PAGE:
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How can the Giants fix Daniel Jones and their broken offense?

Here are some thoughts on what has gone wrong, and some suggestions for ways to make it better

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NFL: Seattle Seahawks at New York Giants Robert Deutsch-USA TODAY Sports

The New York Giants offense is broken. The question is, why?

What the Giants were in 2022

A conservative, at times plodding, offense. They leaned into the running ability of Saquon Barkley and quarterback Daniel Jones. They were last in the league in explosive plays, but countered that by being No. 2 in the league with only 16 giveaways.

Jones threw only five interceptions all season, and his interception percentage of 1.1 was a league-best.

The Giants succeeded in the air with play-action and quick game at the core of what they did.

The Giants played to keep games tight, wait for their opponents to make mistakes and then allow Jones and Co. to capitalize.

What they wanted to be in 2023

One of the cool kids. They want the big plays. They want the high-flying offense. They don’t want to be just a plodding, grind it out, play it close to the vest, make sure we make fewer mistakes than the other guys do offense.

They wanna have fun! They want to throw the ball around the yard. That’s why they traded for Darren Waller. It’s why they drafted Jalin Hyatt. It’s why they selected Wan’Dale Robinson a year ago.

They want to be a quarterback-centric team.

In my view, it is one of the reasons they drew a line in the sand with Saquon Barkley. They may love him, but they don’t want their offense running through him.

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What they are

As I said at the top, they are broken.

The offensive line, minus star left tackle Andrew Thomas, is in shambles. Pro Football Focus ranks the Giants’ line as the worst in the league. By PFF grades, the Giants are 31st in both run and pass-blocking. Injuries and poor performance have led to the Giants playing a different line each week, a trend that is likely to continue Week 5 vs. the Miami Dolphins.

The Giants have a guard playing left tackle. Sunday, they might have a right guard playing left guard and a left guard playing center. They have a right guard who is still wet behind the ears as an NFL player, and a highly-drafted right tackle who has been a major disappointment.

They have a quarterback who is regressing. Jones has already thrown more interceptions than he did a season ago, tied for league-worst with six. He is on pace to throw 8.5 touchdown passes. Almost all of his advanced numbers are career-worsts. A few examples:

  • Interception percentage (4.6)
  • Passing success rate (37.9%)
  • Passer rating (69.7)
  • QBR (36.9)

The explosive plays they wanted aren’t happening. To this point, they have eight, 28th in the league and a pace that would lead them to 34 for the season. That’s better, sort of, than last season’s league-worst 28, but not what they were looking for.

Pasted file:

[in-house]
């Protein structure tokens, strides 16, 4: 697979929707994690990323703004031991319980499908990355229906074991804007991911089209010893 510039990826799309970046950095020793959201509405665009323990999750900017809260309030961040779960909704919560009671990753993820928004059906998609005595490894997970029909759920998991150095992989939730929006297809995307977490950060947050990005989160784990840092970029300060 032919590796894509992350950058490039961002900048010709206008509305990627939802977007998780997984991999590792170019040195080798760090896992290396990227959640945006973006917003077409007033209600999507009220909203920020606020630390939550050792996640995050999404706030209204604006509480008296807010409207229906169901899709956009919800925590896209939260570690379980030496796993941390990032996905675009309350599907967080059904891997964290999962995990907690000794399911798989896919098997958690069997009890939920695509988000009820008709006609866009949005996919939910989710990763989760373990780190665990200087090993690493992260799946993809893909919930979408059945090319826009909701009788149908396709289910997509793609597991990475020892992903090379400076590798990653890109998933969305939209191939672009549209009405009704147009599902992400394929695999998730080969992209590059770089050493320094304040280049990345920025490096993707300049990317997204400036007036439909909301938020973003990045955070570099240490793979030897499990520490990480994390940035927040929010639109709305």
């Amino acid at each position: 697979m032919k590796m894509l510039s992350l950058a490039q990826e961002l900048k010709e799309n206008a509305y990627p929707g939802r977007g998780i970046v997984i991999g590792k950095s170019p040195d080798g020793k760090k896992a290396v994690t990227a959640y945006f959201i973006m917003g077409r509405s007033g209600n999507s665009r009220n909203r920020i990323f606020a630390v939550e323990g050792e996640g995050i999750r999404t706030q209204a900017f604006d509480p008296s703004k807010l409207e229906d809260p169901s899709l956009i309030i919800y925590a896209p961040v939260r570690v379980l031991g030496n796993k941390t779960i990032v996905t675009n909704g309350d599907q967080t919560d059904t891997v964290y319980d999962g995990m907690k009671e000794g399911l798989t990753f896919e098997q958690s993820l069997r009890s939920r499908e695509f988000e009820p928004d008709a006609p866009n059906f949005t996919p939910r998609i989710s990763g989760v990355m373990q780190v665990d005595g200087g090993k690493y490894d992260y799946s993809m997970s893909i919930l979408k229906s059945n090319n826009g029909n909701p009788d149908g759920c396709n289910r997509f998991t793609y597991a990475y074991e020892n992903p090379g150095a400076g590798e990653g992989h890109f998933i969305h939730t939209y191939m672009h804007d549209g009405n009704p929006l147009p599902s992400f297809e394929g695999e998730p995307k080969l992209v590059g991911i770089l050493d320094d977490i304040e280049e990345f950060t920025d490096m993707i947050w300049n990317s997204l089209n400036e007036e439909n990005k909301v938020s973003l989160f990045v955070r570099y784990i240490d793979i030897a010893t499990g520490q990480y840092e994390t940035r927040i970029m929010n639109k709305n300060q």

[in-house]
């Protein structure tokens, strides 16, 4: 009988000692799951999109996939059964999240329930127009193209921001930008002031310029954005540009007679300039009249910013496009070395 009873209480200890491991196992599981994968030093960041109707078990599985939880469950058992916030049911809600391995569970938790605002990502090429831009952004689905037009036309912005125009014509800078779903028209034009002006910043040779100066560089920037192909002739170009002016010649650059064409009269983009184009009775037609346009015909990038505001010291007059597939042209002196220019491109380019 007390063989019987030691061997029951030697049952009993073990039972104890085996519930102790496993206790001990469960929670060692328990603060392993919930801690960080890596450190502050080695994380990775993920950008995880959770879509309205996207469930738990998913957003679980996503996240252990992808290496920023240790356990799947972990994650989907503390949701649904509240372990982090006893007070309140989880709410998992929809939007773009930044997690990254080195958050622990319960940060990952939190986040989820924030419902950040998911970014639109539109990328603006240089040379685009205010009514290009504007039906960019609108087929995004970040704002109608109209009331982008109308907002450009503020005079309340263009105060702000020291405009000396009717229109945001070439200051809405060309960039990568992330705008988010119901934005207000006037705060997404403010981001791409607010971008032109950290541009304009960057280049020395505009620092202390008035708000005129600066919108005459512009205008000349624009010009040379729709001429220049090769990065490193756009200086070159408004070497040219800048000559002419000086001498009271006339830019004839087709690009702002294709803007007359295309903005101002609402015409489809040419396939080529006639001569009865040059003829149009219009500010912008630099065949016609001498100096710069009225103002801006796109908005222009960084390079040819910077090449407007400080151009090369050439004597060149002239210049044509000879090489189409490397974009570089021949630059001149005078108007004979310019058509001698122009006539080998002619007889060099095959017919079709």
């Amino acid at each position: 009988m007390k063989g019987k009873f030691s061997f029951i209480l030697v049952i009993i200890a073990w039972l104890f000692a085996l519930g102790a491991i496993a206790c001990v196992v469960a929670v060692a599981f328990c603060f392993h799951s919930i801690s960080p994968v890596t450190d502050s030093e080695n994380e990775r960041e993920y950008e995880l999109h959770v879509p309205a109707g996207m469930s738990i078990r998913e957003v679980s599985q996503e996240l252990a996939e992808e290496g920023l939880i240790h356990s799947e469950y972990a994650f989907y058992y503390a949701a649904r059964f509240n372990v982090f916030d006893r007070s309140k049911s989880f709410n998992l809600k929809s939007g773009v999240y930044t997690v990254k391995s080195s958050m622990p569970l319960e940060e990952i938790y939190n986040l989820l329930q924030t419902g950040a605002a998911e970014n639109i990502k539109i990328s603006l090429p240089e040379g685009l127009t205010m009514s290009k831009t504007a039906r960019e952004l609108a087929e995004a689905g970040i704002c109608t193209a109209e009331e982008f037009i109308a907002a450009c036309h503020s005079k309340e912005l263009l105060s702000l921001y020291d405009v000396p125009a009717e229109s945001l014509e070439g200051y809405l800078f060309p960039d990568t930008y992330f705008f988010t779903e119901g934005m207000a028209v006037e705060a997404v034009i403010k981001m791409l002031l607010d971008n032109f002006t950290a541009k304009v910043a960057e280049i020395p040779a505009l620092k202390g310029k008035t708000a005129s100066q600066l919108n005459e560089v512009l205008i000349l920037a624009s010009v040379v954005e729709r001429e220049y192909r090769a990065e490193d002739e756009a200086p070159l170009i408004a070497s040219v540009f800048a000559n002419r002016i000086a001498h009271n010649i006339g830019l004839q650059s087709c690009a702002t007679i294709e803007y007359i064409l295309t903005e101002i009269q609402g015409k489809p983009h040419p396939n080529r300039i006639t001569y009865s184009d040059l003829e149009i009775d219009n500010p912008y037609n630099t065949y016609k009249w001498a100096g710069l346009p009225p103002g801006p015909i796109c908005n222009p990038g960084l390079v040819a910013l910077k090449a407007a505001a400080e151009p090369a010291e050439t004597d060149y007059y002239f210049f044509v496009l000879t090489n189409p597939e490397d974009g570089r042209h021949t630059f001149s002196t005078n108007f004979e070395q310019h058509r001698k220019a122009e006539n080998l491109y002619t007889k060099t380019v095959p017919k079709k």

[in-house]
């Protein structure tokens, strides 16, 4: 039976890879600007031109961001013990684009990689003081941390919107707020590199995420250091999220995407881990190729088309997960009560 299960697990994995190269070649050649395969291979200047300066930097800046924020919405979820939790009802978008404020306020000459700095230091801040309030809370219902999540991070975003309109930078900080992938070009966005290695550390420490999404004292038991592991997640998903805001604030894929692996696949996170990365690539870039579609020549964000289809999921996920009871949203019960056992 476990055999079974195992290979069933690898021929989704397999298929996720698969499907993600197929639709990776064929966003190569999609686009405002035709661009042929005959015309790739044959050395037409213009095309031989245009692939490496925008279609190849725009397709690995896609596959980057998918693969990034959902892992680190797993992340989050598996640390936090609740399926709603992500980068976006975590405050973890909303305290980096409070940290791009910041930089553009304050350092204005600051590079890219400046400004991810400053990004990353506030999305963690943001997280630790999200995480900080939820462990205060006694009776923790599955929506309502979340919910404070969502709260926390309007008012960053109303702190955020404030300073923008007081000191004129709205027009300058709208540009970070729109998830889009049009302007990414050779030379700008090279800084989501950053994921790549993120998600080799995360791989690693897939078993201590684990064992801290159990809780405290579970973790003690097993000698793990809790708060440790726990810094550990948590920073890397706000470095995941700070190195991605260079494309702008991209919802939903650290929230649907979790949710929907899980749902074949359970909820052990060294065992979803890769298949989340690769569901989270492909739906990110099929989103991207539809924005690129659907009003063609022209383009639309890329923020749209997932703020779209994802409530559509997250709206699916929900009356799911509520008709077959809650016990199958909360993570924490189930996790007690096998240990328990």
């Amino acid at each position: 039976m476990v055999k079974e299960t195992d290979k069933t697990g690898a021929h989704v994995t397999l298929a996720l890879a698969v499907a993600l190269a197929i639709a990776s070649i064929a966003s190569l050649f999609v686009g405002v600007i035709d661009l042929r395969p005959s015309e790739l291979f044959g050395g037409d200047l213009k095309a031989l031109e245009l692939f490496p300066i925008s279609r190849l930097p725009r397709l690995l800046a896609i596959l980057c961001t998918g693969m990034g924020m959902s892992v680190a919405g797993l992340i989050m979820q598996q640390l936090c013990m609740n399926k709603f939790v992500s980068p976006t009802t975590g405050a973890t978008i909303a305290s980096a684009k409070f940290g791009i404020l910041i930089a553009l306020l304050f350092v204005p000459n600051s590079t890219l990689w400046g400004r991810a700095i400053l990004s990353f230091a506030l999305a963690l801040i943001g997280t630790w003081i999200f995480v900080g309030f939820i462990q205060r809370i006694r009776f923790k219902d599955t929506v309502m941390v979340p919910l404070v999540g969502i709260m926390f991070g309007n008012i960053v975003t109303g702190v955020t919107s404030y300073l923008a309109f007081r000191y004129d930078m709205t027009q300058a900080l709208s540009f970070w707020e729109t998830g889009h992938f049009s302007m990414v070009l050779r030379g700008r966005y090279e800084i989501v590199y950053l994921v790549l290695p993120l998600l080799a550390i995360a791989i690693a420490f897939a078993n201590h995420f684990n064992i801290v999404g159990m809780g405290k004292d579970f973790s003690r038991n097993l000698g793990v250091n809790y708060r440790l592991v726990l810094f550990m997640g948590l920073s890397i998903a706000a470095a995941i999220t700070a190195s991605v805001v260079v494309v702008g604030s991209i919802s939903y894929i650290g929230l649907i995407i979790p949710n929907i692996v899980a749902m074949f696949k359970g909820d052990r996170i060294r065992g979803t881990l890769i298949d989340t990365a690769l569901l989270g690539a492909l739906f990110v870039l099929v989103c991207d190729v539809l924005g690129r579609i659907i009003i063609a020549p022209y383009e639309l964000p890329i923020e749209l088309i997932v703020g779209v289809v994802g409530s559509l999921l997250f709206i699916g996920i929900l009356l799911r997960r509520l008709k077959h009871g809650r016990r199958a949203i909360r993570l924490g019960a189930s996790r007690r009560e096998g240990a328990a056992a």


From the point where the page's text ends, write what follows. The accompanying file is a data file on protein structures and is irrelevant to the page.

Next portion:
The rushing attack, with and without Saquon Barkley, has been ineffective. And probably under-utilized. The Giants are one of six teams in the league without a run of at least 20 yards.

Darren Waller, perhaps through no fault of his own, has not had the expected impact on the passing attack. He is on pace for 63.75 catches on 97.75 targets for 650.25 yards. During his two dominant seasons with the Raiders, he averaged 131 targets, 98.5 catches and 1,170.5 yards. The latter is, of course much closer to what the Giants hoped for.

The receivers, in general, have been ineffective. Look at the Expected Points Added (EPA), which is how the chart is sorted. And ignore that the source of the data apparently doesn’t know Wan’Dale Robinson’s name.

The result of all of that? Perhaps the worst offense in football. The Giants are last in the league in points scored (46) and, in their three losses, have averaged 5.0 points. Overall, they average a league-worst 11.5 points per game. They have done nothing well.

What can be done?

The Giants need to help their quarterback.

Whatever you think of the Jones’ contract, whatever you think of Jones as a player, last season showed that there are things he can do well and ways he can succeed. Obviously, the Giants want and need more to become a top-tier NFL team. First, though, they need to get back to the baseline of what Jones can do, and get him back to playing with some modicum of confidence.

Flipping a tablet in disgust when he makes an awful mistake, a move I’m sure head coach Brian Daboll would like to take back, isn’t going to help him. And it’s not going to help the Giants play better offense.

Yes, we first have to acknowledge that Jones is not playing well and that the offense isn’t going to be functional until he is playing better. ESPN’s Dan Orlovsky does a brilliant job in the clip below of explaining some of Jones’ shortcomings Monday night against the Seattle Seahawks:

Why have Jones’ fundamentals slipped? Why is he making the kinds of mistakes he made as a first- and second-year player?

It starts with acknowledging that Jones is getting hit far too often and that there is a human effect when that happens. Jones has been sacked 22 times, 5.5 per games. At that pace, he would get sacked 93.5 times over a 17-game season, shattering the 16-game record 76 times David Carr was sacked in 2002.